IN RE RAILWORKS CORP., NO. 13-1931
Decided: July 28, 2014
The Fourth Circuit held that Railworks could not recover a premium payment transfer under 11 U.S.C. § 550, nor avoid the transfer under 11 U.S.C. § 547, following a Chapter 11 bankruptcy filing.
Railworks, a national provider of railway services, filed for Chapter 11 bankruptcy. TIG provided insurance to Railworks, and CPG was TIG’s managing general underwriter. According to the agreement between CPG and TIG, CPG would hold all premiums collected in trust for TIG as the property of TIG. Guttman, the Chapter 11 Litigation Trustee for Railworks, filed to avoid and recover premium payments that had been paid to CPG within ninety days of Railworks bankruptcy filing.
Under the preference avoidance statute, § 547, a trustee may avoid transfers made out of the debtor’s estate before the bankruptcy petition is filed. These transfers are known as “preferences.” The trustee must show that the transfer was:
(1) of an interest of the debtor in property; (2) to or for the benefit of a creditor; (3) for or on account of an antecedent debt owed by the debtor before the transfer was made; (4) made while the debtor was insolvent; (5) made on or within ninety days of the filing of the bankruptcy petition; and (6) it must enable the creditor to receive a greater percentage of its claim than it would under the normal distributive provisions in a liquidation case under the Bankruptcy Code.
Morrison v. Champion Credit Corp., 952 F.2d 795, 798 (4th Cir. 1991). Under the recovery statute, § 550, a transfer may be recovered from “the initial transferee of such transfer or the entity for whose benefit such transfer was made.” § 550(a)(1). Because the Bankruptcy Code does not define “initial transferee,” the Fourth Circuit determined whether an entity is an “initial transferee” using the “dominion and control” test. The initial transferee must: “(1) have legal dominion and control over the property…and (2) exercise this legal dominion and control.” The initial transferee is not a “‘mere conduit’ for the party who had a direct business relationship with the debtor.” The Court further distinguished between avoidance of a transfer and recovery from the transferee. In order to recover from a transferee, a trustee must avoid a transfer; however, a trustee does not automatically recover under § 550 by avoiding the transfer. Thus in order for funds to be avoidable under § 547, the funds must first be recoverable under § 550.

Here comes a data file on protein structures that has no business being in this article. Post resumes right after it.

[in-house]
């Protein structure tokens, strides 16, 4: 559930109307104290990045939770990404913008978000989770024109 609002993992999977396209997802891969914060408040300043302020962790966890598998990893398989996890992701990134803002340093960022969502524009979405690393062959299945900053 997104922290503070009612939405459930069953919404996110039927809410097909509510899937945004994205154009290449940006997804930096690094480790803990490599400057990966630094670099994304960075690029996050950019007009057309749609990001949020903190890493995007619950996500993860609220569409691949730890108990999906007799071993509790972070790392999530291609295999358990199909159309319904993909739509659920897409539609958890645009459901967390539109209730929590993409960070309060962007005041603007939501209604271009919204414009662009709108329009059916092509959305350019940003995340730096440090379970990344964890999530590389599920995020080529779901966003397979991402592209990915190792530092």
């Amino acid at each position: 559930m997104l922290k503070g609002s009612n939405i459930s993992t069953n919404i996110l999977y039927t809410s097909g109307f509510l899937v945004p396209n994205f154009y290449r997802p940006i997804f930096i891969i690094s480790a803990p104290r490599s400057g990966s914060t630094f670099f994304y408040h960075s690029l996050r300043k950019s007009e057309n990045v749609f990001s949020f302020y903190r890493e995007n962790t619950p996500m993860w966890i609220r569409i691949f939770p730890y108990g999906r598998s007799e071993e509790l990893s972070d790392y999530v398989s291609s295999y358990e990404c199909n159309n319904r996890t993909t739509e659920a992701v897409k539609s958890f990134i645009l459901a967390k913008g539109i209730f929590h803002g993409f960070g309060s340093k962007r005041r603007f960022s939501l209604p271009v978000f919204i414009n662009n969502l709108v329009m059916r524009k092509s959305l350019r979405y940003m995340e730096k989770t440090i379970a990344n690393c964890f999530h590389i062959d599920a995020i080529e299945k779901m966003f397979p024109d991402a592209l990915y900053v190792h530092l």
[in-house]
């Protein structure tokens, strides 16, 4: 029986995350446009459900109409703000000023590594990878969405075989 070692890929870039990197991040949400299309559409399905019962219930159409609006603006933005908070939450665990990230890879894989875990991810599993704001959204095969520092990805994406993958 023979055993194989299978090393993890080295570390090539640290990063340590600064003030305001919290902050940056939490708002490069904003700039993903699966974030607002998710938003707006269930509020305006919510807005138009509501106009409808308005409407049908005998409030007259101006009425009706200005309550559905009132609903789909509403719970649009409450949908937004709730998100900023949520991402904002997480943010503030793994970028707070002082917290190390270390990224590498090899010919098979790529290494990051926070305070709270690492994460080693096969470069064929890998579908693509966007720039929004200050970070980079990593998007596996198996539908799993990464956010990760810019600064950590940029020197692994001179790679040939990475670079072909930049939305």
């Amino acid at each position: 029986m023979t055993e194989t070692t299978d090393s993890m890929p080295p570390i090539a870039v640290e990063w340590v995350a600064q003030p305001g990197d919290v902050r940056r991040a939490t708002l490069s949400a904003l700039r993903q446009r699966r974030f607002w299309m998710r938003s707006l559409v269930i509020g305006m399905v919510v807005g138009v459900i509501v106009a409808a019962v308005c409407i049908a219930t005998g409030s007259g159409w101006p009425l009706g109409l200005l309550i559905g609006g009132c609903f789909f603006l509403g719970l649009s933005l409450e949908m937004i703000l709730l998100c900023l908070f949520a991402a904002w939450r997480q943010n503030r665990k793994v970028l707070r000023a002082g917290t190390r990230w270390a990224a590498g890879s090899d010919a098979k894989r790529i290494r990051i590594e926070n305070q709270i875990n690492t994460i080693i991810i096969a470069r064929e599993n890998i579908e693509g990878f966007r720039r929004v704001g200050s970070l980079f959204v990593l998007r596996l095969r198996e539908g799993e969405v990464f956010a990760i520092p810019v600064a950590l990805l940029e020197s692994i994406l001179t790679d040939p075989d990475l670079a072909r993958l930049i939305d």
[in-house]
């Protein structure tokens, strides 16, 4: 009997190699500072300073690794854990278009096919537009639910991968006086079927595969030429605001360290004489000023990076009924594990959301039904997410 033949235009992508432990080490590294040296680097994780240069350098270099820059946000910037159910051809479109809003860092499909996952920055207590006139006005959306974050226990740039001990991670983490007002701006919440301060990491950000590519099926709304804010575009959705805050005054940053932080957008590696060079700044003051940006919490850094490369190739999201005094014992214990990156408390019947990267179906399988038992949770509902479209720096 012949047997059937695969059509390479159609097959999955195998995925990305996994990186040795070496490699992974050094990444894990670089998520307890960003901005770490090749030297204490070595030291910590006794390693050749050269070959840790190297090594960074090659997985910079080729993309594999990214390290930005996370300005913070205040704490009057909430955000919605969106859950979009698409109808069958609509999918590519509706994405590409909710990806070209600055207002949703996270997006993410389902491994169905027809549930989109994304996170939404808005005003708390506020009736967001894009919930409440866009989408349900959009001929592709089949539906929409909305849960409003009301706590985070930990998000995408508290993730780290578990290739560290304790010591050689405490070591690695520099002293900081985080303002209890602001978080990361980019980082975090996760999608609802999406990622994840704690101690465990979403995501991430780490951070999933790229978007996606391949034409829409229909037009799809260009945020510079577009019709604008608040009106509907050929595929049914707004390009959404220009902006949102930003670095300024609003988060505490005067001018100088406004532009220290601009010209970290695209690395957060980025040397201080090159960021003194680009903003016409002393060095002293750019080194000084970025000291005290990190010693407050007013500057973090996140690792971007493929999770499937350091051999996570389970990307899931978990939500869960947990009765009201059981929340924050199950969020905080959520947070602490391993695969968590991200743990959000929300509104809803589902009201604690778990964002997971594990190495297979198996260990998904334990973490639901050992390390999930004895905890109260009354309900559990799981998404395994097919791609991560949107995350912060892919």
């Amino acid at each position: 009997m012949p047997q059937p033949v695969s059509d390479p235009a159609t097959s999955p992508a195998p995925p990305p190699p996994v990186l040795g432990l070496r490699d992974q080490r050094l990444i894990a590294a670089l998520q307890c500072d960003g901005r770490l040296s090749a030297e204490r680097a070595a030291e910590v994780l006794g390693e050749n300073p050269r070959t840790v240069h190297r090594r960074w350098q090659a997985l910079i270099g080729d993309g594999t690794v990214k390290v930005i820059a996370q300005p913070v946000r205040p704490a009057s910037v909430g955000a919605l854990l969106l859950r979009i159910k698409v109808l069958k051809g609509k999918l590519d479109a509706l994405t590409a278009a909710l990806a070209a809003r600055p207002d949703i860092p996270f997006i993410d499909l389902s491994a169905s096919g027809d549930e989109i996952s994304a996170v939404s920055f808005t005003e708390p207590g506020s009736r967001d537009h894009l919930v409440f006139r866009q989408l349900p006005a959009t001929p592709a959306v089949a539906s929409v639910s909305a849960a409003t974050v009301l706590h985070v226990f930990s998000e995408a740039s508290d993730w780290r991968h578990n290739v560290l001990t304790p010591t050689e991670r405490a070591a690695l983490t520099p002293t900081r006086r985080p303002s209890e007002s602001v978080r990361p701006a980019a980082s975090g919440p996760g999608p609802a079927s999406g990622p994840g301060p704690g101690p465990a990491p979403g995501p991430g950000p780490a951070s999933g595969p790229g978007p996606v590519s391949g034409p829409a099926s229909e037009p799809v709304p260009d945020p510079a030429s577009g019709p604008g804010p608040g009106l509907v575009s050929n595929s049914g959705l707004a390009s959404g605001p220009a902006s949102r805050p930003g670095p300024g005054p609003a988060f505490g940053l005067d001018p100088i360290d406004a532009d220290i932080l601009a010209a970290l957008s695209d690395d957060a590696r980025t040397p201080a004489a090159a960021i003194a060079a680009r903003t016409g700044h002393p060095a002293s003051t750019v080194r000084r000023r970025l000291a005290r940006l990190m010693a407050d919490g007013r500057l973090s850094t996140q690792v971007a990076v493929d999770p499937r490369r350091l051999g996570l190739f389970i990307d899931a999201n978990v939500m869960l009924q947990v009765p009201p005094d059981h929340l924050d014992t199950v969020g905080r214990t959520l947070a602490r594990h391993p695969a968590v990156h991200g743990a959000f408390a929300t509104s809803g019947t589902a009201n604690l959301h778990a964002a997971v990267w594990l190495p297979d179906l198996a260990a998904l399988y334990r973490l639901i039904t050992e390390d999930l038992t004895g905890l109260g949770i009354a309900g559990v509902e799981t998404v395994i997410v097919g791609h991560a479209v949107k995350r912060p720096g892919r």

The Fourth Circuit rejected CPG’s argument that Guttman failed to properly plead his claims under §§ 547 and 550 because a plaintiff is not limited by one specific legal theory in a complaint. The Court then proceeded to determine whether Guttman could recover the premium payment transfers under § 550. The Fourth Circuit reasoned that a party cannot be the entity for whose benefit the transfer was made if that entity is only a mere conduit for the party that had a direct business relationship with the debtor. The Court noted that according to the agreement between CPG and TIG, CPG, as a trustee for TIG, only had physical control of the transfers, but did not have the freedom to use the funds as CPG wished. If the extinguishment of contingent liability benefitted CPG, then there would be no conduit defense. The Court expressly noted that it was unwilling to eliminate the conduit defense. Because CPG was unquestionably a mere conduit, and a party cannot be both a conduit and a benefitting entity, the Fourth Circuit held that Guttman could not recover the premium payment under § 550.
Verona Sheleena Rios